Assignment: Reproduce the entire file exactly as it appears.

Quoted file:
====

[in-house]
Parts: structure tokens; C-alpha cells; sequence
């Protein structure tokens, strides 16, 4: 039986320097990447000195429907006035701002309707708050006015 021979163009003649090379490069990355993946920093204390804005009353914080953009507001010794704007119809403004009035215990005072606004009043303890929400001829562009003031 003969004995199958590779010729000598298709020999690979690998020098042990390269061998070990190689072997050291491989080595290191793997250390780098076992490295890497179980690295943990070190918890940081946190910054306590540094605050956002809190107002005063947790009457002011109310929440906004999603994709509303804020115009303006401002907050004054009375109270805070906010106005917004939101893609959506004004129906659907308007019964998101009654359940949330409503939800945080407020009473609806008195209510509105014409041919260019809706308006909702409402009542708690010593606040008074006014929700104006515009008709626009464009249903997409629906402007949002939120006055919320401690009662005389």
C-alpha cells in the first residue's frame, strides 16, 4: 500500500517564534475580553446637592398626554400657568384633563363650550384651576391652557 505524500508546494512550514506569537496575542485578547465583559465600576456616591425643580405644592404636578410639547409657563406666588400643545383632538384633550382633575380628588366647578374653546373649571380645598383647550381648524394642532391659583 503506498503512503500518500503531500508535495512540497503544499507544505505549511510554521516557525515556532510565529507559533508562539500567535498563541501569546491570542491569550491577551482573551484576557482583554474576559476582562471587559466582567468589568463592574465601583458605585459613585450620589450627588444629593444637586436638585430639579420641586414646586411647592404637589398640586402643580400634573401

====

[in-house]
Parts: structure tokens; C-alpha cells; sequence
């Protein structure tokens, strides 16, 4: 039986320097990447000195429907006035701002309707708050006015 021979163009003649090379490069990355993946920093204390804005009353914080953009507001010794704007119809403004009035215990005072606004009043303890929400001829562009003031 003969004995199958590779010729000598298709020999690979690998020098042990390269061998070990190689072997050291491989080595290191793997250390780098076992490295890497179980690295943990070190918890940081946190910054306590540094605050956002809190107002005063947790009457002011109310929440906004999603994709509303804020115009303006401002907050004054009375109270805070906010106005917004939101893609959506004004129906659907308007019964998101009654359940949330409503939800945080407020009473609806008195209510509105014409041919260019809706308006909702409402009542708690010593606040008074006014929700104006515009008709626009464009249903997409629906402007949002939120006055919320401690009662005389």
C-alpha cells in the first residue's frame, strides 16, 4: 500500500517564534475580553446637592398626554400657568384633563363650550384651576391652557 505524500508546494512550514506569537496575542485578547465583559465600576456616591425643580405644592404636578410639547409657563406666588400643545383632538384633550382633575380628588366647578374653546373649571380645598383647550381648524394642532391659583 503506498503512503500518500503531500508535495512540497503544499507544505505549511510554521516557525515556532510565529507559533508562539500567535498563541501569546491570542491569550491577551482573551484576557482583554474576559476582562471587559466582567468589568463592574465601583458605585459613585450620589450627588444629593444637586436638585430639579420641586414646586411647592404637589398640586402643580400634573401